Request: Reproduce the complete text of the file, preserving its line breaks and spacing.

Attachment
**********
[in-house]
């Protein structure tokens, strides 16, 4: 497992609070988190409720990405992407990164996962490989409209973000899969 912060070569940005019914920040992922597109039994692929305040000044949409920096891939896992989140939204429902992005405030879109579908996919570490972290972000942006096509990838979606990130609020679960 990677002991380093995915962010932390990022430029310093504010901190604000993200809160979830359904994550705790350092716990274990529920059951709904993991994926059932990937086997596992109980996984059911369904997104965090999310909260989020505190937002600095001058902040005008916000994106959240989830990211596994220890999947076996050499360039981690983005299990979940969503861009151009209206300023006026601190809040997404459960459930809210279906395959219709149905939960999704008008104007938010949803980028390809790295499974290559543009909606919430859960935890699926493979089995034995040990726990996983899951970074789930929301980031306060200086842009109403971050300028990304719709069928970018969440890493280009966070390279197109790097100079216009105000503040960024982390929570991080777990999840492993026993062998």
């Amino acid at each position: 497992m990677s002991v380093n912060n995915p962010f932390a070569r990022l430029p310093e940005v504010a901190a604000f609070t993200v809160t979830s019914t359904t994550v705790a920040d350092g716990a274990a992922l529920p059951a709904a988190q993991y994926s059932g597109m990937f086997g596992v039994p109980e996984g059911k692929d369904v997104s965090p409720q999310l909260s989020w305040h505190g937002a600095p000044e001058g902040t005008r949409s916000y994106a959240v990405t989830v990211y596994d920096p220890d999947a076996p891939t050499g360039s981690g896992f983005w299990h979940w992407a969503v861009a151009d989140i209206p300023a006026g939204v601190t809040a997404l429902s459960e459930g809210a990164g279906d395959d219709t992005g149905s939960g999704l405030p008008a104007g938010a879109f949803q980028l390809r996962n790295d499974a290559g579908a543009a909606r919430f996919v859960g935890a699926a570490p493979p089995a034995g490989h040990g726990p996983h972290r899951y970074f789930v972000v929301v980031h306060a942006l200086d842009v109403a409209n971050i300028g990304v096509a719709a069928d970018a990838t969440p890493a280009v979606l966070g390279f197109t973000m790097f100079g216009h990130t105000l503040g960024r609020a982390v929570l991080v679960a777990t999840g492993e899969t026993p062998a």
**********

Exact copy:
[in-house]
């Protein structure tokens, strides 16, 4: 497992609070988190409720990405992407990164996962490989409209973000899969 912060070569940005019914920040992922597109039994692929305040000044949409920096891939896992989140939204429902992005405030879109579908996919570490972290972000942006096509990838979606990130609020679960 990677002991380093995915962010932390990022430029310093504010901190604000993200809160979830359904994550705790350092716990274990529920059951709904993991994926059932990937086997596992109980996984059911369904997104965090999310909260989020505190937002600095001058902040005008916000994106959240989830990211596994220890999947076996050499360039981690983005299990979940969503861009151009209206300023006026601190809040997404459960459930809210279906395959219709149905939960999704008008104007938010949803980028390809790295499974290559543009909606919430859960935890699926493979089995034995040990726990996983899951970074789930929301980031306060200086842009109403971050300028990304719709069928970018969440890493280009966070390279197109790097100079216009105000503040960024982390929570991080777990999840492993026993062998």
């Amino acid at each position: 497992m990677s002991v380093n912060n995915p962010f932390a070569r990022l430029p310093e940005v504010a901190a604000f609070t993200v809160t979830s019914t359904t994550v705790a920040d350092g716990a274990a992922l529920p059951a709904a988190q993991y994926s059932g597109m990937f086997g596992v039994p109980e996984g059911k692929d369904v997104s965090p409720q999310l909260s989020w305040h505190g937002a600095p000044e001058g902040t005008r949409s916000y994106a959240v990405t989830v990211y596994d920096p220890d999947a076996p891939t050499g360039s981690g896992f983005w299990h979940w992407a969503v861009a151009d989140i209206p300023a006026g939204v601190t809040a997404l429902s459960e459930g809210a990164g279906d395959d219709t992005g149905s939960g999704l405030p008008a104007g938010a879109f949803q980028l390809r996962n790295d499974a290559g579908a543009a909606r919430f996919v859960g935890a699926a570490p493979p089995a034995g490989h040990g726990p996983h972290r899951y970074f789930v972000v929301v980031h306060a942006l200086d842009v109403a409209n971050i300028g990304v096509a719709a069928d970018a990838t969440p890493a280009v979606l966070g390279f197109t973000m790097f100079g216009h990130t105000l503040g960024r609020a982390v929570l991080v679960a777990t999840g492993e899969t026993p062998a």